A staple of the genre, borrowed from the originator of the genre Civilization
, is the "Wonder". It is a city-produced construct that only one city in the entire game-world can produce. Whichever empire builds it first gets its benefits, and everyone else gets zilch. It generally confers a substantial benefit to the civilization that produced it, and it can only change hands if the city it is built in changes hands. More recent 4X games offer less powerful non-global "Wonders" that each empire can build, but can only be built in one of their cities. These typically provide a large bonus to a specific city.
One other staple originated by Civilization
is the "goodie hut"; random local tribes/lost cargo pods/space anomalies that act as Inexplicable Treasure Chests
for the first player to discover them. Of course, some of them can act as Chest Monsters
, as well...
Just to make sure you can't be completely pacifist, you will usually encounter barbarian tribes
(pirates/guerrillas/terrorists/angry alien fungi) that appear out of nowhere and cannot be negotiated with (although their units may be captured instead of destroyed if the player is clever).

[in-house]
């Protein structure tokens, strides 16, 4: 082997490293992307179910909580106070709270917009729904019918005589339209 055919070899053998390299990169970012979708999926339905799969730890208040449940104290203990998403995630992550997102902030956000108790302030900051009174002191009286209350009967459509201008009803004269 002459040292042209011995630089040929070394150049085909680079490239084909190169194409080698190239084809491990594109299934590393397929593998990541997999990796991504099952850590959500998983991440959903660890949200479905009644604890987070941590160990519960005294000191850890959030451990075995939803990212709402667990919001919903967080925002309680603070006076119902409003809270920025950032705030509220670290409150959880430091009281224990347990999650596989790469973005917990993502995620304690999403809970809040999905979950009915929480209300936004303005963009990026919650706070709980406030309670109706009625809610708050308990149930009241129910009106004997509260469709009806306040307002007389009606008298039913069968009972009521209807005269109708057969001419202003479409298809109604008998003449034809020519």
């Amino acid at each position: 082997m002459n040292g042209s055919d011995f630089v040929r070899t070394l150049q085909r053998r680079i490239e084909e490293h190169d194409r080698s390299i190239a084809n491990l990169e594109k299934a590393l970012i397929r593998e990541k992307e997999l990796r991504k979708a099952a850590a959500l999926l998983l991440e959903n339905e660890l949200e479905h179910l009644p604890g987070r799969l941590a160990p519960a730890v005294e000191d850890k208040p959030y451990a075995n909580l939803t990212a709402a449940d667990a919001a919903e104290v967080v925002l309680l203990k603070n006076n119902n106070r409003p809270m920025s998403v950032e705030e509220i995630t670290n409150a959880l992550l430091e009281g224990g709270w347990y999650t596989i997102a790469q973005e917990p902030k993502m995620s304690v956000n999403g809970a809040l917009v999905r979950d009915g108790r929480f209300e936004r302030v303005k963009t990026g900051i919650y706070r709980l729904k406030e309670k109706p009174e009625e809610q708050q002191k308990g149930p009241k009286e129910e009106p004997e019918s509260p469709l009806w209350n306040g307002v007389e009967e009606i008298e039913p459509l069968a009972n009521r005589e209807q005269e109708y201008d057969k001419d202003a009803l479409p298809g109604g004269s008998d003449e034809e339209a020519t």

Victory in 4X games will always be available by ex
terminating all or most of your opposition. However, 4X games are usually expected to offer one or more alternative victory conditions. Some allow you to pool your civilization's production in order to produce a gigantic monument, such as Civilization's UN Unity Spaceship
, or Alpha Centauri's Ascent to Transcendence
. If you can do that, spending all of those resources while defending your borders from people trying to stop you, you win. In some games, researching a long series of technologies (typically that do not provide any immediate benefit) causes victory. If you ally with all other (surviving) empires, then you win in some games. While all victory conditions are usually open to all players, some factions are often more suited to pursuing certain endgames than others
Historical versions of the genre tend towards allowing Anachronism Stew
, but at the direction of the player. A player's civilization might reach tanks and battleships by 1000 AD while the computer players are still in the iron age or develop genetic engineering before electricity. Futuristic versions tend to use a lot of Techno Babble
in their unit/weapon/technology names and descriptions.
Gameplay is usually either real-time
. Sid Meier's Civilization
is one of most famous exemplars of the latter, while probably the best-known of the former is the Age of Empires